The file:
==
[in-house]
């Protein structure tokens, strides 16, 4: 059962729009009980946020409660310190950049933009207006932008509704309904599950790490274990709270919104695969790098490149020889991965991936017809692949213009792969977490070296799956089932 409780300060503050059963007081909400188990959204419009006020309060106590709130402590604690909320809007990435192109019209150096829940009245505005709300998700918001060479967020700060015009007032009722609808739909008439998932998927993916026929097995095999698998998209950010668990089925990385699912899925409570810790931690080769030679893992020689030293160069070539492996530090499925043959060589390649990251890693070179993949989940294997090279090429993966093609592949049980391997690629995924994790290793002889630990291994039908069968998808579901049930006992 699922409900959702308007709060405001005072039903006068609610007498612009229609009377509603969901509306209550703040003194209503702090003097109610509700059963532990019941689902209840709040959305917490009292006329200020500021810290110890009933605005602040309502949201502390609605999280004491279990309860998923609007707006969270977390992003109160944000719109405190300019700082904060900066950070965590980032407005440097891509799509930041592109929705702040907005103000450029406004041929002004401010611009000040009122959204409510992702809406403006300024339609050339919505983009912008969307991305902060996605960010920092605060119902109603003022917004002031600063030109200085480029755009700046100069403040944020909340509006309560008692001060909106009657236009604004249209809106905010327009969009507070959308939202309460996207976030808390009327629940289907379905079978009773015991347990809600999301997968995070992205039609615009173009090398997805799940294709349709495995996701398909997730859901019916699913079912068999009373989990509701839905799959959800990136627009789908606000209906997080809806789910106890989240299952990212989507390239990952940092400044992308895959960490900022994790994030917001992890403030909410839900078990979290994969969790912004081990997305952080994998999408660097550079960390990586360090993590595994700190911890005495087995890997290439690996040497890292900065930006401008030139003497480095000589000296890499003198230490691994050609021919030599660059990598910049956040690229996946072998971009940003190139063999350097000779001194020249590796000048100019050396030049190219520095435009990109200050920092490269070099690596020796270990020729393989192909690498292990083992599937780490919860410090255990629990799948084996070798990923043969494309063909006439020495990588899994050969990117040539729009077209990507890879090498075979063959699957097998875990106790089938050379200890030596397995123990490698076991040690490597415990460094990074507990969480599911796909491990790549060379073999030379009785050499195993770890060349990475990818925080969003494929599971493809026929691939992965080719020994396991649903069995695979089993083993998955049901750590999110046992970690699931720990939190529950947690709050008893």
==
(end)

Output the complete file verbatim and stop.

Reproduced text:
[in-house]
């Protein structure tokens, strides 16, 4: 059962729009009980946020409660310190950049933009207006932008509704309904599950790490274990709270919104695969790098490149020889991965991936017809692949213009792969977490070296799956089932 409780300060503050059963007081909400188990959204419009006020309060106590709130402590604690909320809007990435192109019209150096829940009245505005709300998700918001060479967020700060015009007032009722609808739909008439998932998927993916026929097995095999698998998209950010668990089925990385699912899925409570810790931690080769030679893992020689030293160069070539492996530090499925043959060589390649990251890693070179993949989940294997090279090429993966093609592949049980391997690629995924994790290793002889630990291994039908069968998808579901049930006992 699922409900959702308007709060405001005072039903006068609610007498612009229609009377509603969901509306209550703040003194209503702090003097109610509700059963532990019941689902209840709040959305917490009292006329200020500021810290110890009933605005602040309502949201502390609605999280004491279990309860998923609007707006969270977390992003109160944000719109405190300019700082904060900066950070965590980032407005440097891509799509930041592109929705702040907005103000450029406004041929002004401010611009000040009122959204409510992702809406403006300024339609050339919505983009912008969307991305902060996605960010920092605060119902109603003022917004002031600063030109200085480029755009700046100069403040944020909340509006309560008692001060909106009657236009604004249209809106905010327009969009507070959308939202309460996207976030808390009327629940289907379905079978009773015991347990809600999301997968995070992205039609615009173009090398997805799940294709349709495995996701398909997730859901019916699913079912068999009373989990509701839905799959959800990136627009789908606000209906997080809806789910106890989240299952990212989507390239990952940092400044992308895959960490900022994790994030917001992890403030909410839900078990979290994969969790912004081990997305952080994998999408660097550079960390990586360090993590595994700190911890005495087995890997290439690996040497890292900065930006401008030139003497480095000589000296890499003198230490691994050609021919030599660059990598910049956040690229996946072998971009940003190139063999350097000779001194020249590796000048100019050396030049190219520095435009990109200050920092490269070099690596020796270990020729393989192909690498292990083992599937780490919860410090255990629990799948084996070798990923043969494309063909006439020495990588899994050969990117040539729009077209990507890879090498075979063959699957097998875990106790089938050379200890030596397995123990490698076991040690490597415990460094990074507990969480599911796909491990790549060379073999030379009785050499195993770890060349990475990818925080969003494929599971493809026929691939992965080719020994396991649903069995695979089993083993998955049901750590999110046992970690699931720990939190529950947690709050008893």